Let's start with a simple example...
Date instance representing 72 hours before the present.
Neat. What about the future?
Easy! Note the use of
minute rather than
minutes. The two are synonymous;
singular and plural properties exist for each of the supported units.
Decimals? You betcha:
In fact, they read very nicely since they don't require an awkward double dot.
What about dates relative to other points in time?
var tomorrow = 1..day.from_now var halloween = new Date("31 October 2011") var christmas = new Date("25 December 2011") 1..week.from(tomorrow) 2..days.after(halloween) 1..week.before(christmas)
after are synonymous; use whichever reads better.
This is pleasing, you may be thinking, but I'd never say “one week from tomorrow” – it sounds a bit stiff.
Well, if you must...
var a = NaturalDate.a var an = NaturalDate.an a.week.from(tomorrow) a.fortnight.from_now an.hour.ago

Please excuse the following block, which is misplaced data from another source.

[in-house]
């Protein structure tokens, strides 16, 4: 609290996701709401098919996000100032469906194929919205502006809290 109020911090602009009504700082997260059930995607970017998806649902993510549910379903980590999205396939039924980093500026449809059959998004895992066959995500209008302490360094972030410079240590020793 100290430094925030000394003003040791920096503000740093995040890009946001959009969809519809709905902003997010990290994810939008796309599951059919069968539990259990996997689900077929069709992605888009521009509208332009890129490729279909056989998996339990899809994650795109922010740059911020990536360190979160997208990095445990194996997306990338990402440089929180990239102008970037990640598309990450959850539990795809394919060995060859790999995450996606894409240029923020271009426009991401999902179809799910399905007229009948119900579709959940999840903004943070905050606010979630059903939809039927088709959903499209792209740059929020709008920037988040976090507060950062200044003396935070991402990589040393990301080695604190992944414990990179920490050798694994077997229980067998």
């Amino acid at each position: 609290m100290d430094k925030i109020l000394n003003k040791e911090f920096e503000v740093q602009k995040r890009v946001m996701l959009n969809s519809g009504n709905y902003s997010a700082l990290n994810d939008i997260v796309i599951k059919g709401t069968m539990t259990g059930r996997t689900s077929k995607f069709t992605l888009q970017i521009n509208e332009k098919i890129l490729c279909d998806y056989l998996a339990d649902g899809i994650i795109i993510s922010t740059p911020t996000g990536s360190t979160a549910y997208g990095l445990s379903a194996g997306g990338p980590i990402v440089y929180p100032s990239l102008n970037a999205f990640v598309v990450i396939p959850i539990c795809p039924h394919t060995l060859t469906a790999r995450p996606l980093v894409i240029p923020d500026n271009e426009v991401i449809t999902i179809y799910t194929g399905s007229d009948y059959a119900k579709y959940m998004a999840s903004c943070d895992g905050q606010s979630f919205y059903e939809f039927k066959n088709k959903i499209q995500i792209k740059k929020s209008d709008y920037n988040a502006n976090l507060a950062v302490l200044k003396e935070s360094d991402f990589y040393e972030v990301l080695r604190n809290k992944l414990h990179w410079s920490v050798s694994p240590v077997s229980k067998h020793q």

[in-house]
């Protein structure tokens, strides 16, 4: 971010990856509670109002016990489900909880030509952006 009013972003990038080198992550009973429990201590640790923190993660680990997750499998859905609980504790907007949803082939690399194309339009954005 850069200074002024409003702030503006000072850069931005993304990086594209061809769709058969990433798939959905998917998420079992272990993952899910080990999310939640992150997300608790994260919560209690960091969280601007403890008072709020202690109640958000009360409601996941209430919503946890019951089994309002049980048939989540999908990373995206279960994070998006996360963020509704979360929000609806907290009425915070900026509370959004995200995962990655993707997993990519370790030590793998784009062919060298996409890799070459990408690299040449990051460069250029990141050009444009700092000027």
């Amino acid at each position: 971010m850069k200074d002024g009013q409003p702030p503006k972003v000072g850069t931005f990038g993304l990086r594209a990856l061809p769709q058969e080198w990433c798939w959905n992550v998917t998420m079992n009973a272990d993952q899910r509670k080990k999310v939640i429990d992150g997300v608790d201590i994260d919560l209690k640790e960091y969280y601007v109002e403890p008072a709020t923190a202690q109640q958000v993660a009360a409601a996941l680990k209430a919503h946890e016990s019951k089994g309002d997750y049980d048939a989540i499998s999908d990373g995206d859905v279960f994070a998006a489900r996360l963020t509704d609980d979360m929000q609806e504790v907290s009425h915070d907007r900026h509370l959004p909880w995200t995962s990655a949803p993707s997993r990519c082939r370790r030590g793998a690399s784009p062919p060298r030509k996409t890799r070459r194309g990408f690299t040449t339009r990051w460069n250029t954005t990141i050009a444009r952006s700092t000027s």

Oh, and I should mention, you can add
NaturalDate instances using the
Can you help me with date comparison? To determine whether an event occurred more than a week ago I have to ask whether its numeric representation is less than that of "a week ago". It makes my head hurt.
Perhaps you find this more natural?
A practical example:
var user_registered = db.get(id).registration_date if (user_registered.less_than(15..minutes).ago) $("#tips").show()
after can follow
if (costume_returned.more_than(2..days).after(halloween)) apply_late_fee()
There's also an
either_side_of method which does what it says on the tin:
var unfortunate = birthday.less_than(3..days).either_side_of(christmas)
That just about covers it.
Running the test suite
npm install npm test
One last thing...
To be clear, an.hour.ago fiddles with
Two properties are added to
The following properties are added to
Each of these properties has a "getter" which returns a
The rest of the methods (
and) are to be found
NaturalDate is the only property added to the global object.